I forget the markers, and all I had in my pencil case was a black sharpie and a purple highlighter.

He wanted to do a visual inspection of our sketches, so I have to hand something in, even if it’s chicken scratch. I shrug and use the sharpie to outline and purple highlighter to shade. It comes out bright, like my style. 

Eventually, the professor comes around to my table and collects the sketches. 

“Sketching on paper is really a lost art,” he says. “Everyone’s moving towards digital.”

He flips through the sketches and when he gets to mine, he says, “Some of you guys are going to be fine sketch artists by the end. I can already tell.”

I kept using highlighters to sketch for the class, and to this day, I still use highlighters to sketch. I shall use highlighters until the end of time. 

I never learned how to draw hands properly, so last week, I sat down and drew hands for a few hours.

Recently, I have been going back to basics, back to the lost arts.

I went back to my very first digital piano, a Casio, and dusted off the clumps of dust bunnies and moved it upstairs. The piano has basic weighted keys and a variety of sound effects on it, so you could play the glockenspiel or xylophone if you’re bored of piano.

I wanted to jam with myself. I wanted to play different parts of a piece of music, by myself. Is that sad? I’m not sad, you are!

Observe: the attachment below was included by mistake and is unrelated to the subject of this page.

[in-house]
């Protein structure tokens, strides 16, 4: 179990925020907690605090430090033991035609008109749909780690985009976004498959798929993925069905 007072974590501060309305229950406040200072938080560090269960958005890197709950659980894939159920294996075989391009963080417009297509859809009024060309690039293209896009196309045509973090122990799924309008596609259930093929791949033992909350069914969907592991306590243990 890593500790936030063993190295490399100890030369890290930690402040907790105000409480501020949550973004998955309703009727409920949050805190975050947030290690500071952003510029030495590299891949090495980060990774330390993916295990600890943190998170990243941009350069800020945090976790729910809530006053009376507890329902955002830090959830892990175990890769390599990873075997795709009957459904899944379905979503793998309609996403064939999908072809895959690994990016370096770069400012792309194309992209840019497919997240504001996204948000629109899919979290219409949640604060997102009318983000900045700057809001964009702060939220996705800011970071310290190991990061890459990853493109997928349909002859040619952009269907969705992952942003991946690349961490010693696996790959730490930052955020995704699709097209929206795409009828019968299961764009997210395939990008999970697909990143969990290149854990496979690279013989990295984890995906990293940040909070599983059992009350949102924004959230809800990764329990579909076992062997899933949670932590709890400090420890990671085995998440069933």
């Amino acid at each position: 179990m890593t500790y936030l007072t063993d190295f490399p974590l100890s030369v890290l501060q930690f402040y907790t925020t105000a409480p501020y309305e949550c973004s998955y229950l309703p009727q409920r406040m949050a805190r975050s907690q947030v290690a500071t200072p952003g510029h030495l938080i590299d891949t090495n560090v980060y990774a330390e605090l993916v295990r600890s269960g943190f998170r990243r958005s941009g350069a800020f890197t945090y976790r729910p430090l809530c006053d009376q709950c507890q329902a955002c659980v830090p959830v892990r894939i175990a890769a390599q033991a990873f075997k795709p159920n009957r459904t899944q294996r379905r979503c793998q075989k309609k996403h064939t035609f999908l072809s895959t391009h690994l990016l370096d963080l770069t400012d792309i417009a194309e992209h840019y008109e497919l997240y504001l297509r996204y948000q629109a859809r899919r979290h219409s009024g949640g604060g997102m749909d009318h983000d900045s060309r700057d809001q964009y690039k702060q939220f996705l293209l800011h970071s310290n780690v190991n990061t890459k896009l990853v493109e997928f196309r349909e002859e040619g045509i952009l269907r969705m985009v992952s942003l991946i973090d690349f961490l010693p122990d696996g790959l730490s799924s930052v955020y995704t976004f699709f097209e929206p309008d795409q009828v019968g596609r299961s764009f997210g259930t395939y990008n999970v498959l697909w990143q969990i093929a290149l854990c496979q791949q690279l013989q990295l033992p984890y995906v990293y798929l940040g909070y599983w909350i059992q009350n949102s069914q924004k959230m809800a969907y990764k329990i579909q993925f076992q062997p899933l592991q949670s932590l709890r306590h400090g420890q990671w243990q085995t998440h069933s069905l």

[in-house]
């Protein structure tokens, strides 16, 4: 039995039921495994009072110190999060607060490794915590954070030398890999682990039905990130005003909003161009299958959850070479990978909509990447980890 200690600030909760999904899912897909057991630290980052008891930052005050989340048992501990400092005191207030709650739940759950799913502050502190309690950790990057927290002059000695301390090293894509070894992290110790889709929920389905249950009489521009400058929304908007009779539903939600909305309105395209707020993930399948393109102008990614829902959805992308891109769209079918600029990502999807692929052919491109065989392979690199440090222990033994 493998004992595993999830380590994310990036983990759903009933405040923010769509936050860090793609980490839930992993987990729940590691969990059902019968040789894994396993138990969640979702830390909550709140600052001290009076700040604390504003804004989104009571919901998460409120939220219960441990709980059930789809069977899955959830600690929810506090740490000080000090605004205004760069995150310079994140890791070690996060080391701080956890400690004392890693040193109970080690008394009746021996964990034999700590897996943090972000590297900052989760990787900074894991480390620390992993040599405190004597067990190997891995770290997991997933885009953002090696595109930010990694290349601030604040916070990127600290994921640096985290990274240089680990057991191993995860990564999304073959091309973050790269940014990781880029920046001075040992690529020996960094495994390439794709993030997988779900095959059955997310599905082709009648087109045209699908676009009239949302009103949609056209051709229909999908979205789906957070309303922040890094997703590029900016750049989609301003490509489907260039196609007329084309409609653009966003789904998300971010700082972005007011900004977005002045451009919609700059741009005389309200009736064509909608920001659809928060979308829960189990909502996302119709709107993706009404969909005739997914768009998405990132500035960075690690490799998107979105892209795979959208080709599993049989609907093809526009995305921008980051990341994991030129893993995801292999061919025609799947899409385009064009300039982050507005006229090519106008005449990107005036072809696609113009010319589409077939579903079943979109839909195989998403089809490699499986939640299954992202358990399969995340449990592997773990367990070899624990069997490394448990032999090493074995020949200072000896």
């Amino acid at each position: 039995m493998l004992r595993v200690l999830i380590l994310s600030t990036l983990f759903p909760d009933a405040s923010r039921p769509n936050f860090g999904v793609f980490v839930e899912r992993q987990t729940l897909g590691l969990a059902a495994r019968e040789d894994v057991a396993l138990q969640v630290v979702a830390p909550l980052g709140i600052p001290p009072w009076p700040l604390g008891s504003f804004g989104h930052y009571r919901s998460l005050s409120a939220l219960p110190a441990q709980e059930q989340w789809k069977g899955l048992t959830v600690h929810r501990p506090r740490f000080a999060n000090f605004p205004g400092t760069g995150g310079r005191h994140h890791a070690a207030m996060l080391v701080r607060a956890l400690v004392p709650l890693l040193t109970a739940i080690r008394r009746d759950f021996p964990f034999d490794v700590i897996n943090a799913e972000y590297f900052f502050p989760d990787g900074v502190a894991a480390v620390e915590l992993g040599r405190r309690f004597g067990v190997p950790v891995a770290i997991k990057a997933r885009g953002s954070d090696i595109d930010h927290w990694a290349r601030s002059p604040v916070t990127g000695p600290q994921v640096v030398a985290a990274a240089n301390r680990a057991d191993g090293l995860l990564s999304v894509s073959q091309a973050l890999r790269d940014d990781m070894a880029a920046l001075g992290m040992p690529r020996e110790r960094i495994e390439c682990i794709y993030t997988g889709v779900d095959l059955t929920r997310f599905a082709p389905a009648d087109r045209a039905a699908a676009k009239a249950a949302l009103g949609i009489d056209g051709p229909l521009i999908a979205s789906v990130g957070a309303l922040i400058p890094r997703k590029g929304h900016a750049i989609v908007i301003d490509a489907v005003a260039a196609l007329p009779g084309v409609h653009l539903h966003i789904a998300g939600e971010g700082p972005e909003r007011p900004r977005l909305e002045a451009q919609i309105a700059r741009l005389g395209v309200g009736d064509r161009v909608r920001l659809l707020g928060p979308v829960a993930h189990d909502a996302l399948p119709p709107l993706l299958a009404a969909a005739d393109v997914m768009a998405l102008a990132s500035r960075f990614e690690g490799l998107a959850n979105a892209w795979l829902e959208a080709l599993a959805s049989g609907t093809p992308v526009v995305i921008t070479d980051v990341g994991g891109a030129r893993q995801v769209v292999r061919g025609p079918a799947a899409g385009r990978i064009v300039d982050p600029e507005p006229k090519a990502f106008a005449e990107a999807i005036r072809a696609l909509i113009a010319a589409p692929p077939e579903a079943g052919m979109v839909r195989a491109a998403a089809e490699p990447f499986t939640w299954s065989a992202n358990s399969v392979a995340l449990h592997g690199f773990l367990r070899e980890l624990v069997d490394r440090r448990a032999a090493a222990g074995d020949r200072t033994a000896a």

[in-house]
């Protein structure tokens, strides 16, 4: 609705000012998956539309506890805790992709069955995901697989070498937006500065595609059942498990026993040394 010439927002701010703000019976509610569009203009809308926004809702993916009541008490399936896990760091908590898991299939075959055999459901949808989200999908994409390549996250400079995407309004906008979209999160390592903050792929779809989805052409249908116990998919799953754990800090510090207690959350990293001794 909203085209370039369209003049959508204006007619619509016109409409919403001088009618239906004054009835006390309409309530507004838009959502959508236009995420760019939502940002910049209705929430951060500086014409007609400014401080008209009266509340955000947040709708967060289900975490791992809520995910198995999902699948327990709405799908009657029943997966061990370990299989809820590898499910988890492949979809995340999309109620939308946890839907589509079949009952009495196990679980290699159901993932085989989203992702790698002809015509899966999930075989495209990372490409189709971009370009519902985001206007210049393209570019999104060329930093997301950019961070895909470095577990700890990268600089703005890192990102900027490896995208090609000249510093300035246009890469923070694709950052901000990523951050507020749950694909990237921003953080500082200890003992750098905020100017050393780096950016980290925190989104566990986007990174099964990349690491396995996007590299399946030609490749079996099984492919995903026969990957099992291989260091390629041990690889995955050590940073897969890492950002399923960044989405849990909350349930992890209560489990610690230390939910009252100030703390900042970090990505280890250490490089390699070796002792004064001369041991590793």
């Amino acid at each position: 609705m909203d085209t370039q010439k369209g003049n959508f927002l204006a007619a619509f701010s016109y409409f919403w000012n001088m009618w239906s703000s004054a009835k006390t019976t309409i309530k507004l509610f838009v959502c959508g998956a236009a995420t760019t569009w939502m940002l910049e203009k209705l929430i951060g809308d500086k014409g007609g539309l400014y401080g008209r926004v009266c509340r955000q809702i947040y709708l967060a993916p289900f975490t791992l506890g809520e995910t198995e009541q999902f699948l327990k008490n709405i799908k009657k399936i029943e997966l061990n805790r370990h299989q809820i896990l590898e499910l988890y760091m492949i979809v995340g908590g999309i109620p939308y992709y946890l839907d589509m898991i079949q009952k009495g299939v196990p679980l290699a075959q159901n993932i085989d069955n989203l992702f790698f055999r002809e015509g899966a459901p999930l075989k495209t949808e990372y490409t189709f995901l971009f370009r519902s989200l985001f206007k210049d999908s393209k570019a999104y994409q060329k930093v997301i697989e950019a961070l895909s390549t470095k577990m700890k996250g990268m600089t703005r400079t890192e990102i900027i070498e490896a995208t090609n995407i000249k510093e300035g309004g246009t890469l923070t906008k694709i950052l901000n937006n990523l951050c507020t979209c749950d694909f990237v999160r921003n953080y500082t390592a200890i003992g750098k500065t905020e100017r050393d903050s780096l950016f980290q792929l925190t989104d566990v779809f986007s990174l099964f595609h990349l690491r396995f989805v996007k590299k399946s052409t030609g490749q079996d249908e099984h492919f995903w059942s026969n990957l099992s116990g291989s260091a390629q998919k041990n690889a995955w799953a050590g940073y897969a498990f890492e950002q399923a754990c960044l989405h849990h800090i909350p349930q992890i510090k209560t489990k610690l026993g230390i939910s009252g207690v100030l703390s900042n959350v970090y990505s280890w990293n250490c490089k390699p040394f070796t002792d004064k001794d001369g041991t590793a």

I loved playing with the different instrument sounds when I first got the piano.

On the first day, it hurt my back to sit at a non-piano bench. All the Alexander technique exercises went out the window. The desk was too high for a piano and my back felt broken-stiff.

In the evening, my sister sat on the chair and said, “You want it higher?” Her hand clutches the lever under the seat and SWISH the chair is 20cm taller. 

To the children and adults in the room, I’ve fiddled with the chair and it didn’t budge, but I also have a history of breaking chairs, so thank you for judging me.

I try to play on the digital piano again on the second day, and I get some useable footage.

But alas! It turns out if one part of music is 0.3 seconds off, it ruins the entire piece. For example, if you’re trying to record the left hand and right hand of a piano piece separately, they likely won’t line up exactly when you match them up. 

On the third day, I re-shoot some clips to play using both hands together.

Eventually I figure out why people wear headphones when they’re recording music: They’re listening to the other parts of the music so they can combine the parts perfectly later. DUH. It’s really useful.

I spend half a day editing (by the time I’m done editing, I’m ready to vomit sugar plums). I’m aware that some of the squares are jiggly and don’t line up, but hey, I don’t really work at pixar.

Here is what I came up with, for the Sugar Plum Fairy!

I used the audio straight from my camera (aka iphone). Are you supposed to do that? I wanted to process the audio using Audition (which thankfully I know how to use), but I would’ve had trouble syncing it with the video again.